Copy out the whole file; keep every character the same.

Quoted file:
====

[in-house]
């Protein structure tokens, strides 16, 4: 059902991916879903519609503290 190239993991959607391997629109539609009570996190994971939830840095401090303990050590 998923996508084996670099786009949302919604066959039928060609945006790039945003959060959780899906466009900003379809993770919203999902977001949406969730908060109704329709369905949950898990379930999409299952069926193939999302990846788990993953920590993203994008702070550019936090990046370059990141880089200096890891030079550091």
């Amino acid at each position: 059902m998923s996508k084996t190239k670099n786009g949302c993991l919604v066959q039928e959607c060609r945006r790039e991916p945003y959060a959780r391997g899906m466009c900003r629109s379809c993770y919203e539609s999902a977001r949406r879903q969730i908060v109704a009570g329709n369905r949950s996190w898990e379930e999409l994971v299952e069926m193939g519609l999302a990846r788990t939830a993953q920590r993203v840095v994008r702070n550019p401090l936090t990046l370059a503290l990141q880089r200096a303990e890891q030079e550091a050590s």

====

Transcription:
[in-house]
């Protein structure tokens, strides 16, 4: 059902991916879903519609503290 190239993991959607391997629109539609009570996190994971939830840095401090303990050590 998923996508084996670099786009949302919604066959039928060609945006790039945003959060959780899906466009900003379809993770919203999902977001949406969730908060109704329709369905949950898990379930999409299952069926193939999302990846788990993953920590993203994008702070550019936090990046370059990141880089200096890891030079550091």
């Amino acid at each position: 059902m998923s996508k084996t190239k670099n786009g949302c993991l919604v066959q039928e959607c060609r945006r790039e991916p945003y959060a959780r391997g899906m466009c900003r629109s379809c993770y919203e539609s999902a977001r949406r879903q969730i908060v109704a009570g329709n369905r949950s996190w898990e379930e999409l994971v299952e069926m193939g519609l999302a990846r788990t939830a993953q920590r993203v840095v994008r702070n550019p401090l936090t990046l370059a503290l990141q880089r200096a303990e890891q030079e550091a050590s």